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October 18, 2017

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NLV’s ‘Shop with a Cop’ puts smiles on kids’ faces


Steve Marcus

Romeo Salango, 4, looks over his presents at the checkout line during an annual Shop With A Cop event at the Target store at 2189 W. Craig Rd. in North Las Vegas, Wednesday, December 5, 2012.

2012 Shop With A Cop in North Las Vegas

North Las Vegas Police officer Marcus Cook gives a hug to Leonardo Solis as his mother Eida Gonzalez looks on during an annual Shop With A Cop event at the Target store at 2189 W. Craig Rd. in North Las Vegas, Wednesday, December 5, 2012. Launch slideshow »

Later in the day Junaisy Vargas would be back at the hospital for her 15th chemotherapy session, but Wednesday morning the 5-year-old girl had the chance to just be a kid, clothed from head to toe in pink, her favorite color, as she patrolled the aisles of Target looking for toys and pants.

Her parents, Antonio and Glenda Vargas, heard of the annual “Shop With a Cop” event put on by the North Las Vegas Police Department through the Candlelighters Childhood Cancer Foundation. It was an opportunity to have $250 to spend on their daughter, who 10 months ago was diagnosed with sarcoma on her pelvis.

“It’s a big help,” Antonio Vargas said of the free holiday shopping spree. “As a parent, we try to do the best for our daughter, but sometimes, things are out of our hands. She’s happy. She’s really happy.”

Each year officers – fathers and mothers among them – put aside their licensed lethal weapons to go to the department store to wear reindeer antlers. There, they shop with children, some with terminal illnesses and others who have families who can’t afford holiday gifts.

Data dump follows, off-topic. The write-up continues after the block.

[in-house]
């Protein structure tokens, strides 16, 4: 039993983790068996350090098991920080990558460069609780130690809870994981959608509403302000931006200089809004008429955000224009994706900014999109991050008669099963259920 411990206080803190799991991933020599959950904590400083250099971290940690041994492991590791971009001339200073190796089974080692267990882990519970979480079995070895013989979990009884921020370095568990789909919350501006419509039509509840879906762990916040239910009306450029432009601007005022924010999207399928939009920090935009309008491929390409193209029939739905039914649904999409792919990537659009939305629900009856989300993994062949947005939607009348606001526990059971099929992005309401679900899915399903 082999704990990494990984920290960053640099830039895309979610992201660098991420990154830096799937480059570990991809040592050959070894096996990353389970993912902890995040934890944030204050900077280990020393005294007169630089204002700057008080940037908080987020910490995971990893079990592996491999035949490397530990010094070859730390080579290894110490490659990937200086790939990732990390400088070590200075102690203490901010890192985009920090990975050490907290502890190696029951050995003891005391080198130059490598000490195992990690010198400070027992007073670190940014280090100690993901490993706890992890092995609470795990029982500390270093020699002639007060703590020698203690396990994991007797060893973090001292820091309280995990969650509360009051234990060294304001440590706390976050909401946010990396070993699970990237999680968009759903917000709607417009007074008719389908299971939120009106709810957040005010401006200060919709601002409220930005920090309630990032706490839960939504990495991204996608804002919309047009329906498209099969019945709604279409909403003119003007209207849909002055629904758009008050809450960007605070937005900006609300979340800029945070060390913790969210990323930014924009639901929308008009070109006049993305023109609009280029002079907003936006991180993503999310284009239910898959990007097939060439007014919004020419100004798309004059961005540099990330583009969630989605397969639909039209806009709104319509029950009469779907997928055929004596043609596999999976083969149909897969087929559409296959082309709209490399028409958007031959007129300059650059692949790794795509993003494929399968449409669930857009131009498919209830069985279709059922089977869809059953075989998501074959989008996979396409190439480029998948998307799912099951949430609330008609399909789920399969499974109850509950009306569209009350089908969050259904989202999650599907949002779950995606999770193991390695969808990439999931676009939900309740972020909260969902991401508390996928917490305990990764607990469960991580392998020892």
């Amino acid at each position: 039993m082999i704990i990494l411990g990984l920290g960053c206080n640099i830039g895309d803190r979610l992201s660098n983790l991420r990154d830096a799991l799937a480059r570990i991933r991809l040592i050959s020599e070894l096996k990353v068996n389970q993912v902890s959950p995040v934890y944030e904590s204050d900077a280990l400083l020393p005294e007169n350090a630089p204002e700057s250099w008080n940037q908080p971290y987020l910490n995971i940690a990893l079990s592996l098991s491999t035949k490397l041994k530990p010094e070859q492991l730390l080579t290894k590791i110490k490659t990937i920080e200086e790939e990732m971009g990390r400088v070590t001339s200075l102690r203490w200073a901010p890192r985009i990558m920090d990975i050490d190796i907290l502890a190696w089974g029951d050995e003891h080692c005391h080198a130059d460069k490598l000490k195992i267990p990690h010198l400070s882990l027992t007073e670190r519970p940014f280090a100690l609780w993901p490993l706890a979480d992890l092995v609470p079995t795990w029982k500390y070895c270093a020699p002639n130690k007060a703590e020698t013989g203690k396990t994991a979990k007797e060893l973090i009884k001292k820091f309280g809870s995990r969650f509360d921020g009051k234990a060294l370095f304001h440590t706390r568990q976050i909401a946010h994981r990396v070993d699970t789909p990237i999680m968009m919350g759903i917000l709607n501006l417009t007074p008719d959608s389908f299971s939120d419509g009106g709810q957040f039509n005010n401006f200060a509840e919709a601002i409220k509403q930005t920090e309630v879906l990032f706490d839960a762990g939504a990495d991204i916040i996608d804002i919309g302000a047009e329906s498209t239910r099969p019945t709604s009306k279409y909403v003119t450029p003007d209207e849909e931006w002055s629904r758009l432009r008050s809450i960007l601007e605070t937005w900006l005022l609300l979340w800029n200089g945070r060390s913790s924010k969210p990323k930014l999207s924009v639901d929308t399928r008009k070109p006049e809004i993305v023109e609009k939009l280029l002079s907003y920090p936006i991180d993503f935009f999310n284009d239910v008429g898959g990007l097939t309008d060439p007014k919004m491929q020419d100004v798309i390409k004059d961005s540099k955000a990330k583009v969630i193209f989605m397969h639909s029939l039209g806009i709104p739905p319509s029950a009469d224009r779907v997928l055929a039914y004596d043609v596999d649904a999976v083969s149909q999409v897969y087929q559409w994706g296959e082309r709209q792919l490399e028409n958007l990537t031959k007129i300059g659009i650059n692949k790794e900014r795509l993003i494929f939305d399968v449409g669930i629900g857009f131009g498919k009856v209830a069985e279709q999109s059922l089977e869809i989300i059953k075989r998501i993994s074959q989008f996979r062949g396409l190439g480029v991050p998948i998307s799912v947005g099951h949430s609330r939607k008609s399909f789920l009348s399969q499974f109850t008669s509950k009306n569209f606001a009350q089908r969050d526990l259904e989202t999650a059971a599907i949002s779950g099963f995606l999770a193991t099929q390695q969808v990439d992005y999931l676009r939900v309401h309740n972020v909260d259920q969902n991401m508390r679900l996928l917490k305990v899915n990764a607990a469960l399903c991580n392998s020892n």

North Las Vegas’ “Shop with a Cop” event is in its 24th year and has been based at the Target at 2189 W. Craig Road for four years in a row. A $2,500 donation from Target and fundraising events in the past six months raised more than $17,000 for 52 children to buy toys, snacks and clothes. Each child and their family also received a boxed meal.

This year Junaisy was happy to get cookies and cupcakes, but Det. Sayoko Wilson, who was assigned to shop with Junaisy and her mother, steered the girl back to the clothes.

“Do you want to find some shirts?” Wilson said.

Junaisy's mother repeated the question in Spanish.

“Oh, si!” the girl said as the little tassel on her hat shook back and forth.

As the trio walked toward the shirts with a cart laden with items, Junaisy pointed to a sweater and said: “My mom got me one of these when I was a kid. I’m a big girl.”

The smile on the little girl’s face as she shopped is why Wilson takes part in the event.

“She wasn’t even looking for herself. She was concerned about her mom getting stuff,” Wilson said.

The event started at 6 a.m. and gave kids the chance to sit on Santa’s lap, watch a parade of police vehicles with the sirens blaring and lights ablaze, and a moment alone to get to know a person from law enforcement.

Portland Preston, a crime prevention specialist and self-described “people person,” has been organizing the event since 2009.

“I love people, I love kids,” she said. “I like things that make me smile on the inside. This makes me smile on the inside.”

As the event came to a close, Keil Ahenakew, a bailiff at the Justice Court, was happy to volunteer for the first time. The kids have enough problems, he said. As he was getting ready to leave, he handed the family he had helped to shop a $50 Target gift certificate.

“This is from me,” he said.

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